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Studying Your Children

By Andrea G. Schwartz
March 02, 2010

Mothers are uniquely prepared to become “experts” regarding their children. Many will tell you that they recognized traits in their children even in the womb. That certainly was my experience. My second child was destined for activity, as she would do what appeared to be somersaults that would produce energetic shape changes in my abdomen. She is also the child who kicked through much of my labor! My third was mellower in the womb but had the habit of tapping and tickling me with her fingers. Both girls manifested these traits after birth. I was getting lessons about them before they were born. Through the years, I observed other distinctive things about my children.

~ When my son was at the age of needing a nap, he would often pop out of his room early and announce that he had finished his nap. However, I was a keen observer and noticed that when he had napped his eyes were a deep royal blue. When he waited in his room until he felt enough “nap” time had passed, his eyes were pale gray. Because I observed him day-in-and-day-out, I knew when he still needed to nap.
~ My second child had a very acute sense of direction from the time she was very small. Her ability to direct us home on trips far surpassed that of her brother, almost seven years her senior. I learned to rely on this ability because of my propensity to get lost.
~ My youngest, almost from the outset, had a strong connection with music. I only appreciated how pronounced this was when we watched movies at home. Every so often, she would exit to the kitchen. Almost immediately, something scary happened in the scene. Before long, I realized that she was reacting to the change in music and was sensing that something dangerous or frightening was about to happen. Not wanting to experience that, she removed herself from the room. Even today, I can tell when something fearsome will happen in a film. I just look at her body language and I am prepared to be scared!

A mother who spends lots of time with her children learns their strengths and weaknesses very early. These are important lessons that she can use to help them develop positive character qualities and overcome areas of difficulty. The expression “a mother knows” may not always be quantified scientifically, but it is usually very accurate when it comes to predicting a child’s behavior. The more time and opportunity she has (as a stay-at-home mom), the better she will be in training her children in the way they should go.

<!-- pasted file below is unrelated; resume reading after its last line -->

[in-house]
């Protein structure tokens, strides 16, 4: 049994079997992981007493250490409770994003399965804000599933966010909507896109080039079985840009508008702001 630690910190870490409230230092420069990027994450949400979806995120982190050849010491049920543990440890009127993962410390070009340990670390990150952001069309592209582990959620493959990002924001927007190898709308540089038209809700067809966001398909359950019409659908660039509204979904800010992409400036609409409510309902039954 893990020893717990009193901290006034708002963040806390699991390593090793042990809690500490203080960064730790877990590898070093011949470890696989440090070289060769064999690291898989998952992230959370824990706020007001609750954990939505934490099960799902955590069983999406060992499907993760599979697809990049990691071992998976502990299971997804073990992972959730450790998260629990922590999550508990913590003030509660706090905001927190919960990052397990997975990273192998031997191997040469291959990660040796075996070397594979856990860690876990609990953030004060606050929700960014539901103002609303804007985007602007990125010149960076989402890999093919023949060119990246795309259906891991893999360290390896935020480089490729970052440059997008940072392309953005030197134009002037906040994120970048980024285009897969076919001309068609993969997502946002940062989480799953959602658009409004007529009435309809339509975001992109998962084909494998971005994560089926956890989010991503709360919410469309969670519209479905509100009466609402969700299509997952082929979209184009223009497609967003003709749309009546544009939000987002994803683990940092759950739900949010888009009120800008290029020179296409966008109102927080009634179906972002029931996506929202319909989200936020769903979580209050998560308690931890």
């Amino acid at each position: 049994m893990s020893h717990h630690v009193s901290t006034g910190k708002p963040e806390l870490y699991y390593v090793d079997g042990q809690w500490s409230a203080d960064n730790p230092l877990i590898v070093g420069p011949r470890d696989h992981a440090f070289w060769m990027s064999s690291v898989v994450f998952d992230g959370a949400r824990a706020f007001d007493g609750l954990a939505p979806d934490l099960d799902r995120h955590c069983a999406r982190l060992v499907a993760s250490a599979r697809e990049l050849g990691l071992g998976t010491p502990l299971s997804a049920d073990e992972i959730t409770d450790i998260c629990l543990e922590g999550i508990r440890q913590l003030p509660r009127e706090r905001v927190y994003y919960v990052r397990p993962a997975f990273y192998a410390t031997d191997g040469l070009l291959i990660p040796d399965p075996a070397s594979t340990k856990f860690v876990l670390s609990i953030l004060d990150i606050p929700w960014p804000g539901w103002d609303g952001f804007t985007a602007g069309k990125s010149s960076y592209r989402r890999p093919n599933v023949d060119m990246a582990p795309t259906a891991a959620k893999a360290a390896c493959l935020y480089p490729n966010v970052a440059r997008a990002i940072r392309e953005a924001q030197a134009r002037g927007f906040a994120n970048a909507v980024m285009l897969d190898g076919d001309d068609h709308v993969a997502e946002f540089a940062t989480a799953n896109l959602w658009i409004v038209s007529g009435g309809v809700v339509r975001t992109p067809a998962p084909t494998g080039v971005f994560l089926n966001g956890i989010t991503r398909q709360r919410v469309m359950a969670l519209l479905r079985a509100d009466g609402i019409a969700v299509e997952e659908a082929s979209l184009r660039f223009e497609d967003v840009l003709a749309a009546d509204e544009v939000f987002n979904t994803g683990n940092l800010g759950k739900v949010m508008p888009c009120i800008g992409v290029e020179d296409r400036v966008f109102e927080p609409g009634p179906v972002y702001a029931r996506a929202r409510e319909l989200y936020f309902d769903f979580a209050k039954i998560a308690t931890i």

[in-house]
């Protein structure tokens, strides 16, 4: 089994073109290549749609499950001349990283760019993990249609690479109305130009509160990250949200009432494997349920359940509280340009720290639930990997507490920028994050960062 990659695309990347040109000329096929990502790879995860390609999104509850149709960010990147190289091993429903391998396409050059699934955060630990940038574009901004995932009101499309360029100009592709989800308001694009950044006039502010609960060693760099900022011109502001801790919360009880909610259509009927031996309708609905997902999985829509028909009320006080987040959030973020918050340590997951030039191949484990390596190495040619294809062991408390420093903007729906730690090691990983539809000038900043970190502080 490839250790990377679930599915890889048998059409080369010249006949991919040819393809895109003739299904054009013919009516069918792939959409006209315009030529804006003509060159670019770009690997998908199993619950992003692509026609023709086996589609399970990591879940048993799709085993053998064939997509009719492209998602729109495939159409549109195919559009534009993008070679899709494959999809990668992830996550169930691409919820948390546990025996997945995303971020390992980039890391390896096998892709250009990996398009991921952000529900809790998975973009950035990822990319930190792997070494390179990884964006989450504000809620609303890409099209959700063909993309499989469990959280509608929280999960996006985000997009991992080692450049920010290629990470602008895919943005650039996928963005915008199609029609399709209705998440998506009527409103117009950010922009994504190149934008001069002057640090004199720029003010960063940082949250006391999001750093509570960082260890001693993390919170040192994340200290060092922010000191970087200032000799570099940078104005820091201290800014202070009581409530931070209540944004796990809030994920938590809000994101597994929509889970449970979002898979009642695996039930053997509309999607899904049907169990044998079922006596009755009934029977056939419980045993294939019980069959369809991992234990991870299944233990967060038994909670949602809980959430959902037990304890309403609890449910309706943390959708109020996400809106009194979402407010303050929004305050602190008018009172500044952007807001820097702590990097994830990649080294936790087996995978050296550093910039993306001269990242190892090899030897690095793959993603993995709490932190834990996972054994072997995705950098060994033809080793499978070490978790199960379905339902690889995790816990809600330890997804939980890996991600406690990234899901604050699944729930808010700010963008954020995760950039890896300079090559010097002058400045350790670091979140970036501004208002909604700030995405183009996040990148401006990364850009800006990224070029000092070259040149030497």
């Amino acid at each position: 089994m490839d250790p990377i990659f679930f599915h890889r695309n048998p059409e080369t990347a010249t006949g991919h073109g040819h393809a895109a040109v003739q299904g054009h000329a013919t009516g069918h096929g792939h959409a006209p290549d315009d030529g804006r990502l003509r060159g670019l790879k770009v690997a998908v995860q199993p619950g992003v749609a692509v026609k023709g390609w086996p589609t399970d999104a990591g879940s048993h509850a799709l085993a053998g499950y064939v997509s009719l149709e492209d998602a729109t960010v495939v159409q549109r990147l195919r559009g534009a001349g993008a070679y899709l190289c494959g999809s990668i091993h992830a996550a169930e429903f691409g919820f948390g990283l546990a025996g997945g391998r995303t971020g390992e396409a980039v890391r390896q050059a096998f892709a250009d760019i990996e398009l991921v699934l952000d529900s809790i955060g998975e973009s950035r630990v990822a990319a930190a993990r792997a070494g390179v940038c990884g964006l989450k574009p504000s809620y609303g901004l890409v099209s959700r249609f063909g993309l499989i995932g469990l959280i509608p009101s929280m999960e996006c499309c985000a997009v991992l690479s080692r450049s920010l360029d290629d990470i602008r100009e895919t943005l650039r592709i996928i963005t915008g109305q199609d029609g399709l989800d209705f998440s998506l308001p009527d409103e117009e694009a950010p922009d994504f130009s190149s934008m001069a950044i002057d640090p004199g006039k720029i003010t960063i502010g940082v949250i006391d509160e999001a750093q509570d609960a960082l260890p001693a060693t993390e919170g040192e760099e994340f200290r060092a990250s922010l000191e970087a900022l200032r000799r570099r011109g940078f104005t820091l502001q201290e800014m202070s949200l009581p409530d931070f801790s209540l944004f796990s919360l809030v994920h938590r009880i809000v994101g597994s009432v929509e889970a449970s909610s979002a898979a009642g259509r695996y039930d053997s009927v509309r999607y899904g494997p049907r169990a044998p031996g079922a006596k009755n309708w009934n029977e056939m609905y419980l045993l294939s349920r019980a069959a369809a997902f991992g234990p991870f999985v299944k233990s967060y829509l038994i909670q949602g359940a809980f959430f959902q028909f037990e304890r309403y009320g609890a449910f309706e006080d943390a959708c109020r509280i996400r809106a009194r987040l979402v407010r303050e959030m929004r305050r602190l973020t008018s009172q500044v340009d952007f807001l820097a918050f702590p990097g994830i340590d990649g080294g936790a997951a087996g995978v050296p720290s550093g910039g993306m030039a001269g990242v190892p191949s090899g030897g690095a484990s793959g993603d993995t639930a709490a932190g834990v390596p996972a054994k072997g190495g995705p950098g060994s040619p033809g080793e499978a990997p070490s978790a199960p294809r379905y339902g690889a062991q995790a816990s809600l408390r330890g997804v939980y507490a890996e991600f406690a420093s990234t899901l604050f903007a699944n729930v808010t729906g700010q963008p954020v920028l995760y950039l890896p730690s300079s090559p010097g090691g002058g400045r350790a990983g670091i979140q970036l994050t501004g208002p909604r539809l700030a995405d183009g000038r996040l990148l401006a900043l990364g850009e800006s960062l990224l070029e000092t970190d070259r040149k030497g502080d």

Mothers should also be schooling themselves in the important matters of Biblical law and its application across all disciplines. Then their observations and conclusions will be better informed and alert them as to whether they need to seek outside counsel from a friend or mentor. However, whether or not a mother ends up being a homeschooling teacher or oversees the Christian education of her children in a day school setting, she should remember that when it comes to dealing with the experts, her own experience and observations should be consulted first!


Topics: Family & Marriage

Andrea G. Schwartz

Andrea Schwartz is Chalcedon’s family and Christian education advocate, and the author of eight books including: A House for God: Building a Kingdom-Driven FamilyThe Biblical Trustee Family: Understanding God’s Purpose for Your HouseholdEmpowered: Developing Strong Women for Kingdom ServiceWoman of the House: A Mother’s Role in Building a Christian Culture, and The Homeschool Life: Discovering God’s Way to Family-Based Education. She’s also the co-host of the Out of the Question podcast, and Homeschooling Helps (weekly live Facebook event). She can be reached at [email protected]

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